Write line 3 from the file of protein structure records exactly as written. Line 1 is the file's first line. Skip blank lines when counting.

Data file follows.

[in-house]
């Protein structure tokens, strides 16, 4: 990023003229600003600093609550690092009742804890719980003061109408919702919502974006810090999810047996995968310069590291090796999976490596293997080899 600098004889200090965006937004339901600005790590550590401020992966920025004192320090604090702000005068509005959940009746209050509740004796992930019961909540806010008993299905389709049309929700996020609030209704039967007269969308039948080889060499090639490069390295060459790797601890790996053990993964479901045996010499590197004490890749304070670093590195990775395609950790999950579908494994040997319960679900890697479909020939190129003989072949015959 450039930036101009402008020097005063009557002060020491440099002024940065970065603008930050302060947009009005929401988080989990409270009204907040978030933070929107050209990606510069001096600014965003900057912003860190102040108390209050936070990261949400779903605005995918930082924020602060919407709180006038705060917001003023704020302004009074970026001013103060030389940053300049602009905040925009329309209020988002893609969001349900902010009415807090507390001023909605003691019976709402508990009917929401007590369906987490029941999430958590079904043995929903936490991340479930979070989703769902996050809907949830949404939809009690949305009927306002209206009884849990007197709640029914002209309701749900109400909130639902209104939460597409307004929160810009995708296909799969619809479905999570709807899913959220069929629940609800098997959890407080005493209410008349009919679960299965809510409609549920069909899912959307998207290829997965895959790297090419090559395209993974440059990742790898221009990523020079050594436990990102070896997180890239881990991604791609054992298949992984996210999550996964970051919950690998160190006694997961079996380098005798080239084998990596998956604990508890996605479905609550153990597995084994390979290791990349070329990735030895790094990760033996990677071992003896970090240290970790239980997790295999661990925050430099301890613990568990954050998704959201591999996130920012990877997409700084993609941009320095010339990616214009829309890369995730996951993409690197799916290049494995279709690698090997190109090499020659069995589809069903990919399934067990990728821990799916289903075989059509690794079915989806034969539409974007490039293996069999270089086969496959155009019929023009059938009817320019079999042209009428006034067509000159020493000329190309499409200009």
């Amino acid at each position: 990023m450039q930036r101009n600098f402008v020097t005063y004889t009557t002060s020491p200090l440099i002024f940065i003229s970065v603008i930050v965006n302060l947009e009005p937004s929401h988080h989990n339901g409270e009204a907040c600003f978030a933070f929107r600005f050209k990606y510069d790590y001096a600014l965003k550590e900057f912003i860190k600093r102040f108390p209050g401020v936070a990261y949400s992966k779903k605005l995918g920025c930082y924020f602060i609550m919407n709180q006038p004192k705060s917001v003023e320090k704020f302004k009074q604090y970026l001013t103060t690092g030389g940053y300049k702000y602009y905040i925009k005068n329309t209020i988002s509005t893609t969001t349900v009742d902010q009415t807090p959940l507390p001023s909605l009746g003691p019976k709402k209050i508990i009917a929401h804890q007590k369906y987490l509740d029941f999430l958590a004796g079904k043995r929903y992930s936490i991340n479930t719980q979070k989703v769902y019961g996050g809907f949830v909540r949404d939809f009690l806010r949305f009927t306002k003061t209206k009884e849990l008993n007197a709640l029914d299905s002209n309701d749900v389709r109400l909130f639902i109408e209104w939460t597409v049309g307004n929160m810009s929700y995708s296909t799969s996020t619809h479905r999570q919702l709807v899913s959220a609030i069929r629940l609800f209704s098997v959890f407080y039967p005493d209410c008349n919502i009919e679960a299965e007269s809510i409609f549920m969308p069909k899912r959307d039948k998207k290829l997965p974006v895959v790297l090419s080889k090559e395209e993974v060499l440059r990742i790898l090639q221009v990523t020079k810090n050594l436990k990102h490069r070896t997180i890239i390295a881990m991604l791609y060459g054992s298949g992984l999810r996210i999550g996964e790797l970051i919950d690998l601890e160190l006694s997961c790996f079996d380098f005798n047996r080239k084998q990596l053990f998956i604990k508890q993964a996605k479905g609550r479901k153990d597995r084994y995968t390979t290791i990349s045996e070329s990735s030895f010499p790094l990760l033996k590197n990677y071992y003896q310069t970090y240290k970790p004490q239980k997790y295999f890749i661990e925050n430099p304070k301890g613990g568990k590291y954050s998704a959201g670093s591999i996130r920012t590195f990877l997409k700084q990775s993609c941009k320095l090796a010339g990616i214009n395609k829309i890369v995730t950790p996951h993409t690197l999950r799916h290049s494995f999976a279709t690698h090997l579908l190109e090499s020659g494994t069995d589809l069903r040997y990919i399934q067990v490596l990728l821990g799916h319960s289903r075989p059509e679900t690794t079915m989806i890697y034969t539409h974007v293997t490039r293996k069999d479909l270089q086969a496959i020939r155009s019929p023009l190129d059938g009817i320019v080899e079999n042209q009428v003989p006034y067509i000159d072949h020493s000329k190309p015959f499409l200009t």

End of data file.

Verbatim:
């Amino acid at each position: 990023m450039q930036r101009n600098f402008v020097t005063y004889t009557t002060s020491p200090l440099i002024f940065i003229s970065v603008i930050v965006n302060l947009e009005p937004s929401h988080h989990n339901g409270e009204a907040c600003f978030a933070f929107r600005f050209k990606y510069d790590y001096a600014l965003k550590e900057f912003i860190k600093r102040f108390p209050g401020v936070a990261y949400s992966k779903k605005l995918g920025c930082y924020f602060i609550m919407n709180q006038p004192k705060s917001v003023e320090k704020f302004k009074q604090y970026l001013t103060t690092g030389g940053y300049k702000y602009y905040i925009k005068n329309t209020i988002s509005t893609t969001t349900v009742d902010q009415t807090p959940l507390p001023s909605l009746g003691p019976k709402k209050i508990i009917a929401h804890q007590k369906y987490l509740d029941f999430l958590a004796g079904k043995r929903y992930s936490i991340n479930t719980q979070k989703v769902y019961g996050g809907f949830v909540r949404d939809f009690l806010r949305f009927t306002k003061t209206k009884e849990l008993n007197a709640l029914d299905s002209n309701d749900v389709r109400l909130f639902i109408e209104w939460t597409v049309g307004n929160m810009s929700y995708s296909t799969s996020t619809h479905r999570q919702l709807v899913s959220a609030i069929r629940l609800f209704s098997v959890f407080y039967p005493d209410c008349n919502i009919e679960a299965e007269s809510i409609f549920m969308p069909k899912r959307d039948k998207k290829l997965p974006v895959v790297l090419s080889k090559e395209e993974v060499l440059r990742i790898l090639q221009v990523t020079k810090n050594l436990k990102h490069r070896t997180i890239i390295a881990m991604l791609y060459g054992s298949g992984l999810r996210i999550g996964e790797l970051i919950d690998l601890e160190l006694s997961c790996f079996d380098f005798n047996r080239k084998q990596l053990f998956i604990k508890q993964a996605k479905g609550r479901k153990d597995r084994y995968t390979t290791i990349s045996e070329s990735s030895f010499p790094l990760l033996k590197n990677y071992y003896q310069t970090y240290k970790p004490q239980k997790y295999f890749i661990e925050n430099p304070k301890g613990g568990k590291y954050s998704a959201g670093s591999i996130r920012t590195f990877l997409k700084q990775s993609c941009k320095l090796a010339g990616i214009n395609k829309i890369v995730t950790p996951h993409t690197l999950r799916h290049s494995f999976a279709t690698h090997l579908l190109e090499s020659g494994t069995d589809l069903r040997y990919i399934q067990v490596l990728l821990g799916h319960s289903r075989p059509e679900t690794t079915m989806i890697y034969t539409h974007v293997t490039r293996k069999d479909l270089q086969a496959i020939r155009s019929p023009l190129d059938g009817i320019v080899e079999n042209q009428v003989p006034y067509i000159d072949h020493s000329k190309p015959f499409l200009t």